Dark Winter sounds interesting. Will look into it. Thanks for the reference.


  3. Did you locate other steel boat candidates? Looking forward to your continued search…

    • There’s only one other boat not yet written about, a Brewer (Kanter hull) 50 foot ketch here in the Bay Area. Am doing a thorough pre-offer inspection with a surveyor-acquaintance of mine tomorrow. This and the Amazon 44 are the two on the short list. The Brewer has the advantage of being here (can start work immediately) and being well maintained, for the most part; it’s custom, but was built by a man who was the lead building engineer for San Francisco’s Trans America Pyramid and has built her like a ship. Big disadvantages, or at least causes for worry, include teak decks fastened *through* the steel deck and steel fuel tanks integral to the hull that are not easy to inspect (will get clarity on both of these tomorrow). She also feels a very big 50 footer, even with her split rig.



      How much engine horsepower is enough? Experience says I want plenty in reserve for the north, but how much is that? The Amazon 39 in Port Townsend of 33,000lbs displacement and 33hp was, to my mind, woefully underpowered for my destination. The Amazon 44 displaces 36,000lbs and has 77 hp; the Brewer displaces 40,000lbs (estimated by owner) and has 100 hp. By comparison, my little 31 foot Mariner, which displaces but 16,000lbs loaded has a 50 hp Perkins, which in my experience is NOT too much power. So far I’m judging adequate HP simply by comparing to other yachts I’ve sailed. Haven’t found any useful commentary on this as yet. Feedback?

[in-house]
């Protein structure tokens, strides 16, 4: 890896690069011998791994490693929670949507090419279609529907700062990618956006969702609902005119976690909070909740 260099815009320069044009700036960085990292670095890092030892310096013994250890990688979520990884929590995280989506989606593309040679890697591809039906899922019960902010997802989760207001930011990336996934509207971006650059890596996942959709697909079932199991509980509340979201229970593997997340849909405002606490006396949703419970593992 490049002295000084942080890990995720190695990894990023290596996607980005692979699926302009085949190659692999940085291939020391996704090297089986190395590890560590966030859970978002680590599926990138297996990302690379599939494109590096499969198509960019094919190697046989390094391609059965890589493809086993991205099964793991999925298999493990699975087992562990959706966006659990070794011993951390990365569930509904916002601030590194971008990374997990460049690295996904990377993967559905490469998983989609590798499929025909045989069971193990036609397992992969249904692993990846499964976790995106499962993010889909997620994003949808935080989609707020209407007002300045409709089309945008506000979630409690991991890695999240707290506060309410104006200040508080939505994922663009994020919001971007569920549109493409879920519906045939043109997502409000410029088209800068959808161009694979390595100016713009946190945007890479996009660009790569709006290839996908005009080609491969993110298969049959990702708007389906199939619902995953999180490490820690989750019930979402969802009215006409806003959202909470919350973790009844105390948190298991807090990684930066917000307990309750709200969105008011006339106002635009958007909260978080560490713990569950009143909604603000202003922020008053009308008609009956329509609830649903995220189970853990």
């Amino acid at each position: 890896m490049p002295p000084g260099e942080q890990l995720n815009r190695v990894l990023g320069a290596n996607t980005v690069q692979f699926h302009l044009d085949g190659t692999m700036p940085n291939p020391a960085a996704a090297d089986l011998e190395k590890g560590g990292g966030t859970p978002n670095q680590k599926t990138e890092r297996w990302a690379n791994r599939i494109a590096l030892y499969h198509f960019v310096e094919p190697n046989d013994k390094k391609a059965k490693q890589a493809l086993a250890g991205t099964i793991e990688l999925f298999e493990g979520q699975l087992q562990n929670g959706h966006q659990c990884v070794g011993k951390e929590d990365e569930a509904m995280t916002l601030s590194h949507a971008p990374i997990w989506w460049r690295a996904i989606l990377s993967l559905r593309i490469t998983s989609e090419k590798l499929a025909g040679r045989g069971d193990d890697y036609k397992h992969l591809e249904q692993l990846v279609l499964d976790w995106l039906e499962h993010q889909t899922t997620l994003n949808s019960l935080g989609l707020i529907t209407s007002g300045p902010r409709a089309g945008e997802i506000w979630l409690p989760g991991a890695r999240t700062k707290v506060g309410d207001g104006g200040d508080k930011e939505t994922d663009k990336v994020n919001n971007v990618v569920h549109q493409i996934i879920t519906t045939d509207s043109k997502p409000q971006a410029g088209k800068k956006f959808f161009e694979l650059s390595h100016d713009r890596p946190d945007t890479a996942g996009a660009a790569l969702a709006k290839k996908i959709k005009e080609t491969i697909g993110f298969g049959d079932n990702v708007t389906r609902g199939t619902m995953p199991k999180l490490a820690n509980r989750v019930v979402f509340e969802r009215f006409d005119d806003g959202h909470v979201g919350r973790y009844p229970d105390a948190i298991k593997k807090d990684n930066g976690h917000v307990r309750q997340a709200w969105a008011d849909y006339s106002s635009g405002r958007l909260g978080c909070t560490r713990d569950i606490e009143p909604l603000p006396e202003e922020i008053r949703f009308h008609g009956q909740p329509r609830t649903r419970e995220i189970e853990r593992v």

4. 2.5hp/short-ton displacement would be my minimum and would like 3hp/short-ton displacement for high latitudes depending on size fir a fixed or CP prop (larger diameter preferred) Likewise, would like to see the tankage to give over 2,000nm endurance.

    • Switch to a trawler? Certainly there is logic to it, but maybe later in life. My dreams of the big blue always include wind in sails.